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China is also looking to corner the international TCM market. In March 2019, the Ministry of Commerce and the National Administration of Traditional Chinese Medicine released a plan for building national TCM export centers. These bases will not only export TCM products and training, but also “strengthen the soft power of Chinese culture.” Along with these national projects, China has also been actively shaping TCM industry standards through the Industrial Standards Organization (ISO), a member-based NGO with general consultative status with the Economic and Social Council. United Nations. In 2009, China successfully applied for the establishment of a TCM standardization body. Since then, it has come up with the vast majority of TCM standards, many of which conform to the Chinese Pharmacopoeia. These standards could position the Chinese TCM industry as the gold standard that other countries should emulate.

Economics aside, the Chinese government is also looking to use TCM as part of its broader effort to increase its “power of speech”. As Nadège Rolland, senior researcher for political security at the Asian National Research Bureau, points out, President Xi is actively trying to build “China’s ability to influence the formulations and ideas that underpin the international order.” Chinese leaders have tied TCM support to important national doctrines and projects such as the Belt and Road Initiative and Xi’s “community with a shared future for mankind”. Chinese authorities have also been quick to punish those who criticize TCM. In April, a month before the release of the TCM bill, a well-known physician in Hubei was punished and removed from his leadership position for criticizing TCM.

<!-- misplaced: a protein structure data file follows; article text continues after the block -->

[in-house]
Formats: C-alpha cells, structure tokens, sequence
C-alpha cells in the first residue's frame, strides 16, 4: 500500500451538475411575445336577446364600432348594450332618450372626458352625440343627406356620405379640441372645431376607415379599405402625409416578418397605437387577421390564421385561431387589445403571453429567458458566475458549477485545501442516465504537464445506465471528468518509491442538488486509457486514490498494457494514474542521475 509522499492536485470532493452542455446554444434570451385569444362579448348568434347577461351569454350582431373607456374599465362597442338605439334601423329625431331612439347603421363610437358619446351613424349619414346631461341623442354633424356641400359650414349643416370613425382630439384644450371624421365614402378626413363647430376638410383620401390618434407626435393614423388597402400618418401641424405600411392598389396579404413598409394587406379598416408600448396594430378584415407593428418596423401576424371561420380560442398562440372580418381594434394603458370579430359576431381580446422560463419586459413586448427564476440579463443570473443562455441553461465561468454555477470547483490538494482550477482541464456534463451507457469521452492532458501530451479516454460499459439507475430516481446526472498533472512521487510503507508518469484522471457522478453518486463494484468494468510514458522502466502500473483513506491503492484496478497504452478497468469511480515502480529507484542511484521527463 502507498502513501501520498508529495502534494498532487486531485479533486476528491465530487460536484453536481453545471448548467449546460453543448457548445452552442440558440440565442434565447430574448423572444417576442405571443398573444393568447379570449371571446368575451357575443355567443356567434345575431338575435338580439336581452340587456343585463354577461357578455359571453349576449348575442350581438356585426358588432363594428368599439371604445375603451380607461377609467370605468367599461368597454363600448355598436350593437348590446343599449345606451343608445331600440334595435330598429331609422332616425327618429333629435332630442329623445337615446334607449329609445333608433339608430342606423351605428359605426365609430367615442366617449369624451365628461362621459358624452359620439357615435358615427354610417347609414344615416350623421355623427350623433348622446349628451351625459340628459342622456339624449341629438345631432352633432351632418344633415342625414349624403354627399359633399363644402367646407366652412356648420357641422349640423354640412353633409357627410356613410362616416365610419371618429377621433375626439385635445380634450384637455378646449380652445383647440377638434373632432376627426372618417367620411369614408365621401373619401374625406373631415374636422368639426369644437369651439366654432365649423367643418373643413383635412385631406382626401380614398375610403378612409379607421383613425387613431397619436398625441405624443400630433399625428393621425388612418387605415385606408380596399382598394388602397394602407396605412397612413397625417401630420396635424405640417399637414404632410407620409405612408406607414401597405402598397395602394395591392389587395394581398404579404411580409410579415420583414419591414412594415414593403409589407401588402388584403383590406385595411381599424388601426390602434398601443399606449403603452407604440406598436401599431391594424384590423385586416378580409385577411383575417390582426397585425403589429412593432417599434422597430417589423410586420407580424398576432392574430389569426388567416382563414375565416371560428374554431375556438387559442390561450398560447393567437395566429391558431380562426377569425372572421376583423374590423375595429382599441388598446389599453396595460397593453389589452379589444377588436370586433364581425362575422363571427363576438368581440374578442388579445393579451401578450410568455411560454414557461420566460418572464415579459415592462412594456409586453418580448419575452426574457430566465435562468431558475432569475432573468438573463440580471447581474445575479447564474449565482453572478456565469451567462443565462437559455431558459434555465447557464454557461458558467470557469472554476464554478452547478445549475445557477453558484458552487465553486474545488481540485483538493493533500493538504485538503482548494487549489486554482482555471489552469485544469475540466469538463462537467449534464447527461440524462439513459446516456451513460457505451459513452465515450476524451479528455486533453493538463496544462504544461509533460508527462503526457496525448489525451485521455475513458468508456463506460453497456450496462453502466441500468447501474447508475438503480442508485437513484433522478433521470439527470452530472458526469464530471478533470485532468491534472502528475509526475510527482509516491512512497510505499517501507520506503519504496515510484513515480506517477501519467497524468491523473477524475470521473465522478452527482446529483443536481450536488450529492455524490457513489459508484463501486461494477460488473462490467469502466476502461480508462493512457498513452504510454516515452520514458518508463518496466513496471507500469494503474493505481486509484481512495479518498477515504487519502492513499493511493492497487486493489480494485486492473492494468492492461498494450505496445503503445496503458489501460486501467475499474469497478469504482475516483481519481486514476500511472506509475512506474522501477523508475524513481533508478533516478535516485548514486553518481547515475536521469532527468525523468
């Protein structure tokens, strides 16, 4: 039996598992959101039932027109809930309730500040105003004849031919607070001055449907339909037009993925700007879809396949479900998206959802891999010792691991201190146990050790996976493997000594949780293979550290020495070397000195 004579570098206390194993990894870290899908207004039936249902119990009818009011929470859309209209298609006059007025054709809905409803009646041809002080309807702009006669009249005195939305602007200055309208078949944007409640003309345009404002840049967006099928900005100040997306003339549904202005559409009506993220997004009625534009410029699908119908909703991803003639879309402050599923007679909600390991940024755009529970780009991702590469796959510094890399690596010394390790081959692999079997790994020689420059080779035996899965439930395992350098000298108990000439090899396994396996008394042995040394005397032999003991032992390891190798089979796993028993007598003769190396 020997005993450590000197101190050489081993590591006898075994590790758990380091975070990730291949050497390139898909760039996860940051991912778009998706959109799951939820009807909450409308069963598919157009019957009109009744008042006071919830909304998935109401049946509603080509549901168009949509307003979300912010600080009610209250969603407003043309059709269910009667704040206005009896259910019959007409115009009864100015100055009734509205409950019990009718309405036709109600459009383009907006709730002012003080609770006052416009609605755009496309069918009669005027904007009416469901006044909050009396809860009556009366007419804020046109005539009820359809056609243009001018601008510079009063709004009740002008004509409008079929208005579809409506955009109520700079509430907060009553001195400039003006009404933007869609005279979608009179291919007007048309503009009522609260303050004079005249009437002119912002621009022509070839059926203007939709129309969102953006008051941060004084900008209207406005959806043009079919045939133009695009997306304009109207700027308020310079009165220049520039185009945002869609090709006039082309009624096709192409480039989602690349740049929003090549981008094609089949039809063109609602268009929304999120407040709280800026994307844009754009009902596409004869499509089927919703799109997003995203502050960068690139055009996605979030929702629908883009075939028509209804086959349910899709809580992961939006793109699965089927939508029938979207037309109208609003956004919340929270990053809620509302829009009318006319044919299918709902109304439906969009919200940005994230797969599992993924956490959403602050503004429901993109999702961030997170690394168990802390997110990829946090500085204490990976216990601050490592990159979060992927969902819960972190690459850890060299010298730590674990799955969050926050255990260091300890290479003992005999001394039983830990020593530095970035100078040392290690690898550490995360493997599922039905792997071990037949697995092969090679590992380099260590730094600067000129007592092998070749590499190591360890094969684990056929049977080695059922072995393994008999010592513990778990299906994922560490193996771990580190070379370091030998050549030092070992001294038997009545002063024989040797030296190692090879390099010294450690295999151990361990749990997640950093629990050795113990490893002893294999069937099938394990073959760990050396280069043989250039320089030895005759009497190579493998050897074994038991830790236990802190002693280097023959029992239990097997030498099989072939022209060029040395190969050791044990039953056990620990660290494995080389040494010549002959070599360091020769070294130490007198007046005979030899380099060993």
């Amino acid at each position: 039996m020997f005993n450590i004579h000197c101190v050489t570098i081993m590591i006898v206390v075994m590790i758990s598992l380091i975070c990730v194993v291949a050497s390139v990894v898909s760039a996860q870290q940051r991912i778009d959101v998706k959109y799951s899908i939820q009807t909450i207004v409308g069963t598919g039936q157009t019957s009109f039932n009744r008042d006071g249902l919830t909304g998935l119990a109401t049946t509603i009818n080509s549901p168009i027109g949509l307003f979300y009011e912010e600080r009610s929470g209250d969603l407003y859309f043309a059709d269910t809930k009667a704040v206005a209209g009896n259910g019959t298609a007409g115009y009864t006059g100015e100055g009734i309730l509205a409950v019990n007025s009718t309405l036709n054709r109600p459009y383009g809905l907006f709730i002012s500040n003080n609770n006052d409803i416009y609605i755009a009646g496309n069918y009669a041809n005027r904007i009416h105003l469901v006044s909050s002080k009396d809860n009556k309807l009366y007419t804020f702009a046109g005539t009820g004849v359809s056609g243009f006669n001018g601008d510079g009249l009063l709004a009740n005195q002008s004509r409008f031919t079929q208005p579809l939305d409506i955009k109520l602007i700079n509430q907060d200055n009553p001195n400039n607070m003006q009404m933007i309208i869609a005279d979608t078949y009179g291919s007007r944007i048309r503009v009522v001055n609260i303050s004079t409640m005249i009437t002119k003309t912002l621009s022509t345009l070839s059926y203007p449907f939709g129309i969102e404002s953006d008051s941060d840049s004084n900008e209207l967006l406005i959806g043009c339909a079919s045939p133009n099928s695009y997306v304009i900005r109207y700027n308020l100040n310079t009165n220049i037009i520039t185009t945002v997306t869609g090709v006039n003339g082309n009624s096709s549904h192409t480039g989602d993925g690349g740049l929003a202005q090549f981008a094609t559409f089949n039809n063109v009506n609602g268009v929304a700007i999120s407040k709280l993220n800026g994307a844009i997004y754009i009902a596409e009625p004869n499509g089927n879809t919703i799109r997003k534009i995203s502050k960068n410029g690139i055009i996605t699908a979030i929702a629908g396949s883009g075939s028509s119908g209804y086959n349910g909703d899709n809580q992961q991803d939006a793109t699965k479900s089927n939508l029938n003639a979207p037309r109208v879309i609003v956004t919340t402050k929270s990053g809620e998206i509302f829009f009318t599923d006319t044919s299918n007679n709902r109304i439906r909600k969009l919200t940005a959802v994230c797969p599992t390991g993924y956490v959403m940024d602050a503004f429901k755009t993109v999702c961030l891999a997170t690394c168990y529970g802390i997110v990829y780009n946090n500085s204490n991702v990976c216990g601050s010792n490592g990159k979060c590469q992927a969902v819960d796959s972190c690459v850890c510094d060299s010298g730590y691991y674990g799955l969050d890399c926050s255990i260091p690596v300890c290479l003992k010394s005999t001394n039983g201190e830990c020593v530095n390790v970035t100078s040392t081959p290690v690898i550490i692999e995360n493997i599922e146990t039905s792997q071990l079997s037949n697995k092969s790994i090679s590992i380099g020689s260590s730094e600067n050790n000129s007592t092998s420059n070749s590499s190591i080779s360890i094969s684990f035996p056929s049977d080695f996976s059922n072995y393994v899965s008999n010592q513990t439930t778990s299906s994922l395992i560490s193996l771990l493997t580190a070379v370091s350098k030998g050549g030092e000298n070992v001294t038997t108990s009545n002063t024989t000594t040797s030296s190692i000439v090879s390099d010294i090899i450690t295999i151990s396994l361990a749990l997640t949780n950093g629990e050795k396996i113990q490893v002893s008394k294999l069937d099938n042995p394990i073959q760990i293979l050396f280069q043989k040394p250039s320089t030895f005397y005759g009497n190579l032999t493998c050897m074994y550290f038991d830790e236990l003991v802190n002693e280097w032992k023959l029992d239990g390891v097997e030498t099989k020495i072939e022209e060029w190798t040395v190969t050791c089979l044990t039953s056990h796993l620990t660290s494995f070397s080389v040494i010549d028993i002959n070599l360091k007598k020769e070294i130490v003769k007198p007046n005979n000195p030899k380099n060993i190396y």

In the week after the draft TCM regulations were released, Chinese officials played down concerns online about penalties for critics of TCM. A Beijing municipal government official from TCM said Chinese netizens were “misinterpreting” the regulations and assured that only certain behaviors would be considered criminal. However, China’s actions will ultimately speak louder than its words. With a sluggish economy and growing rhetoric in mind, Chinese leaders are likely to continue to crack down on TCM critics at home while investing in its promotion abroad.